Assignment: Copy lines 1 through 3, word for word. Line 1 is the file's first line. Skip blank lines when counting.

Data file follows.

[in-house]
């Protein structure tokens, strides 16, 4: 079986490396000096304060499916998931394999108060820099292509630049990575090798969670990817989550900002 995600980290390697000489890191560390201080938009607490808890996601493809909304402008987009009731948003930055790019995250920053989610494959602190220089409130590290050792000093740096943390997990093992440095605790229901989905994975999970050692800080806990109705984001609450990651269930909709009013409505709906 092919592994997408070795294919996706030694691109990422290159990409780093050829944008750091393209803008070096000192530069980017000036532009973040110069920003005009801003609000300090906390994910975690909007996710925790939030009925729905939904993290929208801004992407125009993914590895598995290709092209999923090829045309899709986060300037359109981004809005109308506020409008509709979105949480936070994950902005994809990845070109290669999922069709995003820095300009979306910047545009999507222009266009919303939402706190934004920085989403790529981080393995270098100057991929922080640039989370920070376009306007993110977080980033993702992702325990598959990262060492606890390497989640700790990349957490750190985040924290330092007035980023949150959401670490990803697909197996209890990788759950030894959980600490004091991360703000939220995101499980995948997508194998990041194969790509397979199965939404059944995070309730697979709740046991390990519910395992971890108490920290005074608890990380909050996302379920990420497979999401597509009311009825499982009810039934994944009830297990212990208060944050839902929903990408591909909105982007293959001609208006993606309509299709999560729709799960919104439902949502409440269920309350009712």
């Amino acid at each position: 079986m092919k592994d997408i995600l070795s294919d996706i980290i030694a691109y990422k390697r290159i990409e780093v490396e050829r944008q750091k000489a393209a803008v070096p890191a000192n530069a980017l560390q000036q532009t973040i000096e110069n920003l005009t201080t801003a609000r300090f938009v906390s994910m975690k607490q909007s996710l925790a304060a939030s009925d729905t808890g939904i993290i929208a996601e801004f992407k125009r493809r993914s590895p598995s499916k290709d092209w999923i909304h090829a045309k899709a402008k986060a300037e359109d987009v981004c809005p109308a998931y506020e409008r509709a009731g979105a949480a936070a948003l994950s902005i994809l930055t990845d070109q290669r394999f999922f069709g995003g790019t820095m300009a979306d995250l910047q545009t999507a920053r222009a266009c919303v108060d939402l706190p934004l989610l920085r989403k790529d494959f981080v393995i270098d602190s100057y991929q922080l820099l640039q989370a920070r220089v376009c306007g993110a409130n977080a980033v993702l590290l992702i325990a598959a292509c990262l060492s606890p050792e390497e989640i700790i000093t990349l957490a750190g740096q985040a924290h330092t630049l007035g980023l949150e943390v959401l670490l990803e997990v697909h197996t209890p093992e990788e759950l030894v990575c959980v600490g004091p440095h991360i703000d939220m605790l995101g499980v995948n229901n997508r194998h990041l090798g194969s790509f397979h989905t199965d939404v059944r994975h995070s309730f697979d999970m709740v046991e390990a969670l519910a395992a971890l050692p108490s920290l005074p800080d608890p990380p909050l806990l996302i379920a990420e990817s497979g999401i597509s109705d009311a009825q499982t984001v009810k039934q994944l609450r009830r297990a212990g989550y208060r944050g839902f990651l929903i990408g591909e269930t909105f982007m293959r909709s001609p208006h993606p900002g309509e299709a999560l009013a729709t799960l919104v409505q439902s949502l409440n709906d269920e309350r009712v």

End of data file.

[in-house]
């Protein structure tokens, strides 16, 4: 079986490396000096304060499916998931394999108060820099292509630049990575090798969670990817989550900002 995600980290390697000489890191560390201080938009607490808890996601493809909304402008987009009731948003930055790019995250920053989610494959602190220089409130590290050792000093740096943390997990093992440095605790229901989905994975999970050692800080806990109705984001609450990651269930909709009013409505709906 092919592994997408070795294919996706030694691109990422290159990409780093050829944008750091393209803008070096000192530069980017000036532009973040110069920003005009801003609000300090906390994910975690909007996710925790939030009925729905939904993290929208801004992407125009993914590895598995290709092209999923090829045309899709986060300037359109981004809005109308506020409008509709979105949480936070994950902005994809990845070109290669999922069709995003820095300009979306910047545009999507222009266009919303939402706190934004920085989403790529981080393995270098100057991929922080640039989370920070376009306007993110977080980033993702992702325990598959990262060492606890390497989640700790990349957490750190985040924290330092007035980023949150959401670490990803697909197996209890990788759950030894959980600490004091991360703000939220995101499980995948997508194998990041194969790509397979199965939404059944995070309730697979709740046991390990519910395992971890108490920290005074608890990380909050996302379920990420497979999401597509009311009825499982009810039934994944009830297990212990208060944050839902929903990408591909909105982007293959001609208006993606309509299709999560729709799960919104439902949502409440269920309350009712």
């Amino acid at each position: 079986m092919k592994d997408i995600l070795s294919d996706i980290i030694a691109y990422k390697r290159i990409e780093v490396e050829r944008q750091k000489a393209a803008v070096p890191a000192n530069a980017l560390q000036q532009t973040i000096e110069n920003l005009t201080t801003a609000r300090f938009v906390s994910m975690k607490q909007s996710l925790a304060a939030s009925d729905t808890g939904i993290i929208a996601e801004f992407k125009r493809r993914s590895p598995s499916k290709d092209w999923i909304h090829a045309k899709a402008k986060a300037e359109d987009v981004c809005p109308a998931y506020e409008r509709a009731g979105a949480a936070a948003l994950s902005i994809l930055t990845d070109q290669r394999f999922f069709g995003g790019t820095m300009a979306d995250l910047q545009t999507a920053r222009a266009c919303v108060d939402l706190p934004l989610l920085r989403k790529d494959f981080v393995i270098d602190s100057y991929q922080l820099l640039q989370a920070r220089v376009c306007g993110a409130n977080a980033v993702l590290l992702i325990a598959a292509c990262l060492s606890p050792e390497e989640i700790i000093t990349l957490a750190g740096q985040a924290h330092t630049l007035g980023l949150e943390v959401l670490l990803e997990v697909h197996t209890p093992e990788e759950l030894v990575c959980v600490g004091p440095h991360i703000d939220m605790l995101g499980v995948n229901n997508r194998h990041l090798g194969s790509f397979h989905t199965d939404v059944r994975h995070s309730f697979d999970m709740v046991e390990a969670l519910a395992a971890l050692p108490s920290l005074p800080d608890p990380p909050l806990l996302i379920a990420e990817s497979g999401i597509s109705d009311a009825q499982t984001v009810k039934q994944l609450r009830r297990a212990g989550y208060r944050g839902f990651l929903i990408g591909e269930t909105f982007m293959r909709s001609p208006h993606p900002g309509e299709a999560l009013a729709t799960l919104v409505q439902s949502l409440n709906d269920e309350r009712v």